Middlesex County Voters Approve 3 Of 4 School Budgets In Tuesday’s Election

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MIDDLESEX COUNTY – Voters approved school budgets in three of four districts in Middlesex County that held school elections yesterday. Statewide, 39 school districts voted on budgets Tuesday and all but three were approved.

Edison voters rejected a proposed $189.5 million budget by a 3,020-2,852 vote margin, according to unofficial results. Theresa E. Ward received 3,723 votes, Lori A. Bonderowitz received 3,231 votes and Veena Iyer received 3,160 votes to win terms on the Board of Education. They defeated John Szilagyi, Jr. (2,210 votes), Ajay V. Patil (1,940 votes) and Sarvesh Kumar Dharayan (1,461 votes).

Metuchen voters approved a $33.4 million school budget 713 votes to 338, according to unofficial results. School board President Jonathan Lifton and Rose de Vries were re-elected with 715 and 621 votes, respectively. Michael Stern received 527 votes to take the third open seat. Erica Doyle received 373 votes.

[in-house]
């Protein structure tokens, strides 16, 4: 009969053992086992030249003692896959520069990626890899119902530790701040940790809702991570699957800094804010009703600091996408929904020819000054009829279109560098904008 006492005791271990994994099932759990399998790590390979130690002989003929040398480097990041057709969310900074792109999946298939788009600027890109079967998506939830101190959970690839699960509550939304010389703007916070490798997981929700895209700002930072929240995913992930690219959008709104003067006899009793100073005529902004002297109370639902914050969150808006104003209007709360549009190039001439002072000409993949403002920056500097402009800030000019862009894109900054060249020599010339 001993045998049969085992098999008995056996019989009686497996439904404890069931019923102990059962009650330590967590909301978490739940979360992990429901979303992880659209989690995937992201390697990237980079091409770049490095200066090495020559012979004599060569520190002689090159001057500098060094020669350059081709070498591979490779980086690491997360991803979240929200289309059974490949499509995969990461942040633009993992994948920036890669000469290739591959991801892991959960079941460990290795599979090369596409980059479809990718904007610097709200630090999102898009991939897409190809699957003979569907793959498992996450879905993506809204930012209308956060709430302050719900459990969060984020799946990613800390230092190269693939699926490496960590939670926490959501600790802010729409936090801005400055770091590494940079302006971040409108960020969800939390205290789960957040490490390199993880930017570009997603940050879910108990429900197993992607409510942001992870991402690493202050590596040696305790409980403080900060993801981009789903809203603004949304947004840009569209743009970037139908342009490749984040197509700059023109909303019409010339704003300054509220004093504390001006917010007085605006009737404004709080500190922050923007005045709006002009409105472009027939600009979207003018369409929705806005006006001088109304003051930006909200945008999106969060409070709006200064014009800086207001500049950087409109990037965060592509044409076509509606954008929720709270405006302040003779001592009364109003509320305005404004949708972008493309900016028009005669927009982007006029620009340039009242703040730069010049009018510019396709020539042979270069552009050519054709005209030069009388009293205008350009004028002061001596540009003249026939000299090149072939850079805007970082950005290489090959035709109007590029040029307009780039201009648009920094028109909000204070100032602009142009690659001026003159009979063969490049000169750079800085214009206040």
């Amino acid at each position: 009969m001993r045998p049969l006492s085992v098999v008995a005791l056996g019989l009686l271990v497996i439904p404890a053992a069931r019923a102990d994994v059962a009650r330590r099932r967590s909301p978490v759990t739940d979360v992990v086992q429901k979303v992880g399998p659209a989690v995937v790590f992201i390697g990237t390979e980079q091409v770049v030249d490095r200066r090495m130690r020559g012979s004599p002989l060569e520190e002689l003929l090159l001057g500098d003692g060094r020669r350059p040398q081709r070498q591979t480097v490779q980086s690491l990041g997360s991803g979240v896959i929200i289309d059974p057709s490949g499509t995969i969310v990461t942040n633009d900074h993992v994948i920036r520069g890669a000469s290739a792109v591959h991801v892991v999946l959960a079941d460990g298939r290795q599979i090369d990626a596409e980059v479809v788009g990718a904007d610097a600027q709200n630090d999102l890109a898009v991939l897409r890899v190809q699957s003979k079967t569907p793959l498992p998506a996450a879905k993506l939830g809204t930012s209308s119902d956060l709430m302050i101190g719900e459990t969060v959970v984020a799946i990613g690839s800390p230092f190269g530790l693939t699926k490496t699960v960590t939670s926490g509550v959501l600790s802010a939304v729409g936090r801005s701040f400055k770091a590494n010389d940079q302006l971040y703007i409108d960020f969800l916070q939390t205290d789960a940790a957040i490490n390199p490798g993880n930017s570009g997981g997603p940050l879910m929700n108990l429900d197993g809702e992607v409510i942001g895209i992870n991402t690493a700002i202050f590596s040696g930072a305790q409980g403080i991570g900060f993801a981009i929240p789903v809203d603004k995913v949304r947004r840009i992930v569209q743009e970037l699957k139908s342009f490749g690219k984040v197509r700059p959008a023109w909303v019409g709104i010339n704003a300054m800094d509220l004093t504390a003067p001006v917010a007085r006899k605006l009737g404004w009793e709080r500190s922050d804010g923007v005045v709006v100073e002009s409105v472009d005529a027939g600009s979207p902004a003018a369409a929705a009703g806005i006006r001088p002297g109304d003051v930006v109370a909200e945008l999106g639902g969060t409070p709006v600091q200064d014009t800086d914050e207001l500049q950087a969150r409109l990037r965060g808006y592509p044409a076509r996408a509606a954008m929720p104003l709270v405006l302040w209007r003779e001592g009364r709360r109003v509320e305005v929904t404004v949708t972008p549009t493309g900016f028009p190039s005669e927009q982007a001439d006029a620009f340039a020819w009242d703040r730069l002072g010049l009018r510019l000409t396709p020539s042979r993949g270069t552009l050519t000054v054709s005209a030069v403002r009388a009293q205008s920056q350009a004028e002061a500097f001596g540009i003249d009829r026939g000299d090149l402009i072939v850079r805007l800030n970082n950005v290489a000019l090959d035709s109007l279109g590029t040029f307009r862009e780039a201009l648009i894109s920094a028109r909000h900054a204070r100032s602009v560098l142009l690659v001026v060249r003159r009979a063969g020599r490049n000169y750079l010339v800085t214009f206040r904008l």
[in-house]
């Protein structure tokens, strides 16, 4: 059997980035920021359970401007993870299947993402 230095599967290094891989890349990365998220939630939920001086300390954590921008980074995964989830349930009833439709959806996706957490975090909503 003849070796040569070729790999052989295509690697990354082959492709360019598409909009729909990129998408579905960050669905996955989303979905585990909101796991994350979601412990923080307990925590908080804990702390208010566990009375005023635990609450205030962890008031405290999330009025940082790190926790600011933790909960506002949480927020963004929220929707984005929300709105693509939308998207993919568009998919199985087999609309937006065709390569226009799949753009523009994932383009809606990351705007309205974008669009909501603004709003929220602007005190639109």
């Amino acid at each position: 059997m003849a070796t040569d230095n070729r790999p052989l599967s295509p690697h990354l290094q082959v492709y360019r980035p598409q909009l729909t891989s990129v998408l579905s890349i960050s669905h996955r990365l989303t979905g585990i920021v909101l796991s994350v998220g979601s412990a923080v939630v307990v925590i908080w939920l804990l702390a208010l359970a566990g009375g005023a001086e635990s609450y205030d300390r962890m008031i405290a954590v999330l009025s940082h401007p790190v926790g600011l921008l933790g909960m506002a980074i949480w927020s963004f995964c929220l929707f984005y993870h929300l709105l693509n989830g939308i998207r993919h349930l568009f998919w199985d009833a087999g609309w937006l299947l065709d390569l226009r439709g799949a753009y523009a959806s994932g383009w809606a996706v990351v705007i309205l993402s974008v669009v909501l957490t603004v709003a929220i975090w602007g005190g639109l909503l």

Voters approved the Cranbury school district’s $14.9 million budget by a 171-39 vote, according to unofficial results. Pramod Chivate, Linda L. Penney and Lindsay McDowell were elected to three-year terms and Dominique Jones was elected to a two-year unexpired term on the school board. They had no opposition on the ballot.

In New Brunswick, board members Benito Ortiz, Pat Sadowski, and John Krenos were re-elected, defeating a slate of challengers that included Sean Monahan, Stephanie Rivera and Martin Arocho by a nearly 2-to-1 margin. The district’s $27.3 million budget also passed, according to the New Jersey School Boards Association.

Legislation enacted last year allows communities to decide whether to hold their school elections on the third Tuesday of April or during the General Election in November. A total of 501 communities will hold school board member elections in November this year. The law eliminates the requirement that voters in November act on the school district’s proposed budget as long as it remains at or below the state’s 2-percent levy cap.

This year, 41 school districts held April elections. Two of those districts, Newark and Paterson, are state operated and voters in those cities select school board members but do not act on the proposed budget. In the other 39 districts, voters elect board members and act on the budget. Overall, there were 163 candidates on the ballot to fill 119 seats.


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